For every action there is a reaction or in other words, if an object is doing work then there is a corresponding energy. A simple example of this is that the work which an object exerts on itself can be expressed by the formula E=mv where m is the mass of the object and v is its velocity. If the force applied to the object is constant then work can also be calculated by dividing the time of operation by the amount of the internal force acting on the object.
The work equation has a solution which can be derived by taking a look at it in the algebraic language. To do this, assume the original condition (i.e. the orientation of the work piece). Then find the components of this force i.e. the tangential force, the radial force, the horizontal pull of gravity acting on the work piece and the angle of attack. Find the values for these components in the direction normal to the x axis.
Next, we must solve for the angle of attack, which can be done by finding the integral of the sum of the vertical and horizontal displacements. This is done by finding the slope of the tangent plane to be equal to the integration symbol for the unit circle. The resultant of these two slopes is the horizontal displacement and is equal to the product of their differences. The function relating the horizontal displacement to the angle of attack is then found by adding the product of tangent planes that pass through the angle of attack and the z axis. This can be used to find the working displacement.
After finding the horizontal displacement, the next step is to find the resultant of this displacement, which can be done by dividing it by the cube of the original displacement to give the velocity. This velocity is the result of a constant velocity component acting upon the work piece being displaced. A constant velocity component will have zero values when the work piece is at rest or at its lowest position. This component, however, will have a magnitude that varies depending on the orientation of the displacement when the work piece is in motion.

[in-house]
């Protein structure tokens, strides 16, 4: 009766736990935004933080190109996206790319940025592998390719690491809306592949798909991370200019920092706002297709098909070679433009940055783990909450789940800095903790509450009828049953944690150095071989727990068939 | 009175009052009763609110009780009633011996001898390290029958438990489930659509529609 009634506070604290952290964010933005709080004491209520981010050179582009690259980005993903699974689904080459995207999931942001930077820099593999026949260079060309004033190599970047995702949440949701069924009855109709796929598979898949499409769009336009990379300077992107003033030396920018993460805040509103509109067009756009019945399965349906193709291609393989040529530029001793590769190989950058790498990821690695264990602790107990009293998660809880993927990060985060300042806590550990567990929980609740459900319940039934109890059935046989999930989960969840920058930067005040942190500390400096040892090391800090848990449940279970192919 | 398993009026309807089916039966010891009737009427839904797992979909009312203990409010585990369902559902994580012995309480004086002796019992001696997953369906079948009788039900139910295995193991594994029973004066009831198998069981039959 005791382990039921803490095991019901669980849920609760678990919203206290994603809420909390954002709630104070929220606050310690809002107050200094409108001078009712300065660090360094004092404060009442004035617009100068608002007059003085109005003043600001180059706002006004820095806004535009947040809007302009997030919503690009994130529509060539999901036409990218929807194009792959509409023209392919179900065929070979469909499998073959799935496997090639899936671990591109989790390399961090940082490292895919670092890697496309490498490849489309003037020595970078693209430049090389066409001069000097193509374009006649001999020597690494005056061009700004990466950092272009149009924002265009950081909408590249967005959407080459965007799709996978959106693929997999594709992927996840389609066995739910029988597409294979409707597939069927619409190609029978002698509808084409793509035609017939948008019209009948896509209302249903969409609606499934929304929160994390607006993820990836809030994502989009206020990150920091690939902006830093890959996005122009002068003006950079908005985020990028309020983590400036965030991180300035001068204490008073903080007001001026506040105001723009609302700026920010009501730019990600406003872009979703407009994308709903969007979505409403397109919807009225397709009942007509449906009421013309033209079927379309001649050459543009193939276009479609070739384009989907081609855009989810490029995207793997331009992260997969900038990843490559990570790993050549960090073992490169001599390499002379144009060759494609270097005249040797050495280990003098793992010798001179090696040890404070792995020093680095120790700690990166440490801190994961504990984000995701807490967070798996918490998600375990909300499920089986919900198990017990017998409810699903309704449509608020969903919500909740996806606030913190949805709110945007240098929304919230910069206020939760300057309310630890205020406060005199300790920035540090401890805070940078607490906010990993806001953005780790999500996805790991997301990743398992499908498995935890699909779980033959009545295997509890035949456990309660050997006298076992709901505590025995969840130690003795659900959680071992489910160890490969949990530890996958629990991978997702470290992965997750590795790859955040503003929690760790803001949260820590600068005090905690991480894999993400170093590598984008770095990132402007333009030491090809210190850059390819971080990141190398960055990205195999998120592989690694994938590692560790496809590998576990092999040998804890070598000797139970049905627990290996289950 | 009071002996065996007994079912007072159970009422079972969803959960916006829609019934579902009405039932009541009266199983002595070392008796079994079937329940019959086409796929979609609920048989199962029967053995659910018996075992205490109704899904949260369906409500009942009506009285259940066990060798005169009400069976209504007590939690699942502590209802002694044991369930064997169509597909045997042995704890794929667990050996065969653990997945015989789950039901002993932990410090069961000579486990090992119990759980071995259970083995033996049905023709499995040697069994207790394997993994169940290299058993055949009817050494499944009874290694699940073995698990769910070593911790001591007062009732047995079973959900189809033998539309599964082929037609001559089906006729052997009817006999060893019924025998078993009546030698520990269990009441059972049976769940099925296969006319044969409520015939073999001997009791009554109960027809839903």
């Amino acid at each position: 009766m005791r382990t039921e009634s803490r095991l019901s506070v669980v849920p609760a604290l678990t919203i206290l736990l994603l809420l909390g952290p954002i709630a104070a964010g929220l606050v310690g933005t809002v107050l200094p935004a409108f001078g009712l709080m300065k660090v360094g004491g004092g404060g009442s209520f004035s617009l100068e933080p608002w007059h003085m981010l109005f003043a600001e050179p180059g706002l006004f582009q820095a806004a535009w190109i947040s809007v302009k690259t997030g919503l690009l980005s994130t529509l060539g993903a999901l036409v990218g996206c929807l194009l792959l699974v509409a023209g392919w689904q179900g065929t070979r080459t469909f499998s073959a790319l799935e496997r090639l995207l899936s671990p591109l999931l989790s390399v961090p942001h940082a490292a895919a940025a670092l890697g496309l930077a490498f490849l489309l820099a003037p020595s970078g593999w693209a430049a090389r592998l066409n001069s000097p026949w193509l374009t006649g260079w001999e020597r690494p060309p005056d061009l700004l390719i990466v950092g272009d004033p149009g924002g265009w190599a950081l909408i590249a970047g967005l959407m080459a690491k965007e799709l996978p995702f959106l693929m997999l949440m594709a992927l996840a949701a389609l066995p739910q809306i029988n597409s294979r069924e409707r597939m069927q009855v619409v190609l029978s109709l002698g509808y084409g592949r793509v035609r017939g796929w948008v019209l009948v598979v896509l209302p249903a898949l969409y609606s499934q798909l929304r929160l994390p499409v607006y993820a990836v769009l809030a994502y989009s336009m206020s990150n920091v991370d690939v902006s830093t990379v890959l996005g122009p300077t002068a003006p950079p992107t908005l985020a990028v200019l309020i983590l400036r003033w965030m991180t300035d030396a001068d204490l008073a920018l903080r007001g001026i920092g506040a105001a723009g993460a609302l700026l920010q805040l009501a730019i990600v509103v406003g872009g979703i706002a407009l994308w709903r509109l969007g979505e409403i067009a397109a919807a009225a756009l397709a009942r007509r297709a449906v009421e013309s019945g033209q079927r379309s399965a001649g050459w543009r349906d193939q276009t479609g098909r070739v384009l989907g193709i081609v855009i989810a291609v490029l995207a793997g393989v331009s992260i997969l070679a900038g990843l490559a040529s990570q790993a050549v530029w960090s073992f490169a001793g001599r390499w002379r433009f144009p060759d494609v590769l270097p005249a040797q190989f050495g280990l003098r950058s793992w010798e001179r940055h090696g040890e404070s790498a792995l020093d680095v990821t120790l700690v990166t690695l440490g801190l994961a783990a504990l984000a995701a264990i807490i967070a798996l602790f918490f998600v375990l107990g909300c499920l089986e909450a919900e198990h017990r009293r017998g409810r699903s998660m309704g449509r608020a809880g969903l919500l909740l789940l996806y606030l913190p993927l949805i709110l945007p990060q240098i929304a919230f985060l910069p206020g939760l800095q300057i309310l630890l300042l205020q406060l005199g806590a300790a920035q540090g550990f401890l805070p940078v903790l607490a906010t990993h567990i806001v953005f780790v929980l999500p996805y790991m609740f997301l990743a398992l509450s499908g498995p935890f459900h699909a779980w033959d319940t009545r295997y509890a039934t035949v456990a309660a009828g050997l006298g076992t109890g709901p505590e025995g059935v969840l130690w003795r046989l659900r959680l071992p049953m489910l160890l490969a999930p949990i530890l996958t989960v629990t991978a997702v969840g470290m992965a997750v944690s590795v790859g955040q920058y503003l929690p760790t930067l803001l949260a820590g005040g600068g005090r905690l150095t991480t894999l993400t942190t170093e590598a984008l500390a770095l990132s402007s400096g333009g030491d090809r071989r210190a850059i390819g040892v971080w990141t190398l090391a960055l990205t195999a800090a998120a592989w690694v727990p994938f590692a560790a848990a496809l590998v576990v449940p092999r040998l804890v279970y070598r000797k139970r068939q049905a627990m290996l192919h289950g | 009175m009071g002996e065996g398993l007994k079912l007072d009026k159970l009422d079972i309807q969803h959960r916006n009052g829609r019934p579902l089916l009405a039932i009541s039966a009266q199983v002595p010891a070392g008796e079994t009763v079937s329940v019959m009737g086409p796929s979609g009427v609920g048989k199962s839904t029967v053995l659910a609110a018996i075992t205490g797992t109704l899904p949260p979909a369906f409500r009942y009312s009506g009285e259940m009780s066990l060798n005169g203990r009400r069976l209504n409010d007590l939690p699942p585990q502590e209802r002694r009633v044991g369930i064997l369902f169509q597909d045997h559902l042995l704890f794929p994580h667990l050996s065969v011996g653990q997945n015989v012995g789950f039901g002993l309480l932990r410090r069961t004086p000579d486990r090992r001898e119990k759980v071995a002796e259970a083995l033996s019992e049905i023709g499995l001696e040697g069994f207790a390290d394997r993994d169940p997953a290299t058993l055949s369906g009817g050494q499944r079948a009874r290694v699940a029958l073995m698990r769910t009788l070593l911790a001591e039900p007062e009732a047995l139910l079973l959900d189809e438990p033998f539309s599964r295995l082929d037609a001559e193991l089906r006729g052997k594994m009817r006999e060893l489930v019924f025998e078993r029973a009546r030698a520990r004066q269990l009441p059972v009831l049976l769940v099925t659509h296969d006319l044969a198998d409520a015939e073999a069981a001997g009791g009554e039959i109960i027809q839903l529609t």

This next step involves integration of this force vector with the other forces that make up the work piece. The integral of this force vector with the components of both tangent and curlwise forces acts as the derivative of the first term of this quadratic equation. When this quadratic equation is graphed, it shows a decrease in the magnitude of both the tangent and curlwise forces as the work piece moves toward the angle of attack. As the angle of attack increases, this component begins to decrease until it reaches a zero magnitude at the end of one complete revolution of the device.
This can be used to draw a force vector interior to the work piece. This component will act to increase the velocity of the work piece, as well as its angular momentum. This component is the integral that determines the orientation of a workpiece as it is moved through an angle of attack.